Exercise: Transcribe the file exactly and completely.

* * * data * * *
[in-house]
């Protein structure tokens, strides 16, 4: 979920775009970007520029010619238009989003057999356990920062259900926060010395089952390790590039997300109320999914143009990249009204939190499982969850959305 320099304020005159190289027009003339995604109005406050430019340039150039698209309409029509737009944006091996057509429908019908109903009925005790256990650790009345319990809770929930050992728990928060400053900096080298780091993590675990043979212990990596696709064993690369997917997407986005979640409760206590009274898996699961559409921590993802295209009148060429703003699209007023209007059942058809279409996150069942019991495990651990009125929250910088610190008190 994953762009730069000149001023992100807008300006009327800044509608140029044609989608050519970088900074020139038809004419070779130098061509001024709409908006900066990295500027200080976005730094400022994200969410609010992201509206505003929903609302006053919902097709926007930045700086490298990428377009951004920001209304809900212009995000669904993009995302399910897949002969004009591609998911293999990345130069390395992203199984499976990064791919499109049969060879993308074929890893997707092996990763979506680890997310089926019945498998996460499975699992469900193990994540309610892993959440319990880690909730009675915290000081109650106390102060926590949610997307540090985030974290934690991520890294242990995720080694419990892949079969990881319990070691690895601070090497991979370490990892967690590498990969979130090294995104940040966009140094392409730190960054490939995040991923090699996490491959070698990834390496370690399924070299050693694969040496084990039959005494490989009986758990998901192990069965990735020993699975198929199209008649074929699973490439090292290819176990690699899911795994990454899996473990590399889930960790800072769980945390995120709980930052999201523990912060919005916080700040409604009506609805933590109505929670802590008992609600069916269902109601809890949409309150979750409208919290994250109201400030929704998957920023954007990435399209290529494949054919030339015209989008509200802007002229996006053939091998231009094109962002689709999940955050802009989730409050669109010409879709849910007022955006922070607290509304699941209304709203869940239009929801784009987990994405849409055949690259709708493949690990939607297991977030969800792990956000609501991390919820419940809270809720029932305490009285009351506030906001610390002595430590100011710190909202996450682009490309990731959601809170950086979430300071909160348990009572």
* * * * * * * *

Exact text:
[in-house]
């Protein structure tokens, strides 16, 4: 979920775009970007520029010619238009989003057999356990920062259900926060010395089952390790590039997300109320999914143009990249009204939190499982969850959305 320099304020005159190289027009003339995604109005406050430019340039150039698209309409029509737009944006091996057509429908019908109903009925005790256990650790009345319990809770929930050992728990928060400053900096080298780091993590675990043979212990990596696709064993690369997917997407986005979640409760206590009274898996699961559409921590993802295209009148060429703003699209007023209007059942058809279409996150069942019991495990651990009125929250910088610190008190 994953762009730069000149001023992100807008300006009327800044509608140029044609989608050519970088900074020139038809004419070779130098061509001024709409908006900066990295500027200080976005730094400022994200969410609010992201509206505003929903609302006053919902097709926007930045700086490298990428377009951004920001209304809900212009995000669904993009995302399910897949002969004009591609998911293999990345130069390395992203199984499976990064791919499109049969060879993308074929890893997707092996990763979506680890997310089926019945498998996460499975699992469900193990994540309610892993959440319990880690909730009675915290000081109650106390102060926590949610997307540090985030974290934690991520890294242990995720080694419990892949079969990881319990070691690895601070090497991979370490990892967690590498990969979130090294995104940040966009140094392409730190960054490939995040991923090699996490491959070698990834390496370690399924070299050693694969040496084990039959005494490989009986758990998901192990069965990735020993699975198929199209008649074929699973490439090292290819176990690699899911795994990454899996473990590399889930960790800072769980945390995120709980930052999201523990912060919005916080700040409604009506609805933590109505929670802590008992609600069916269902109601809890949409309150979750409208919290994250109201400030929704998957920023954007990435399209290529494949054919030339015209989008509200802007002229996006053939091998231009094109962002689709999940955050802009989730409050669109010409879709849910007022955006922070607290509304699941209304709203869940239009929801784009987990994405849409055949690259709708493949690990939607297991977030969800792990956000609501991390919820419940809270809720029932305490009285009351506030906001610390002595430590100011710190909202996450682009490309990731959601809170950086979430300071909160348990009572």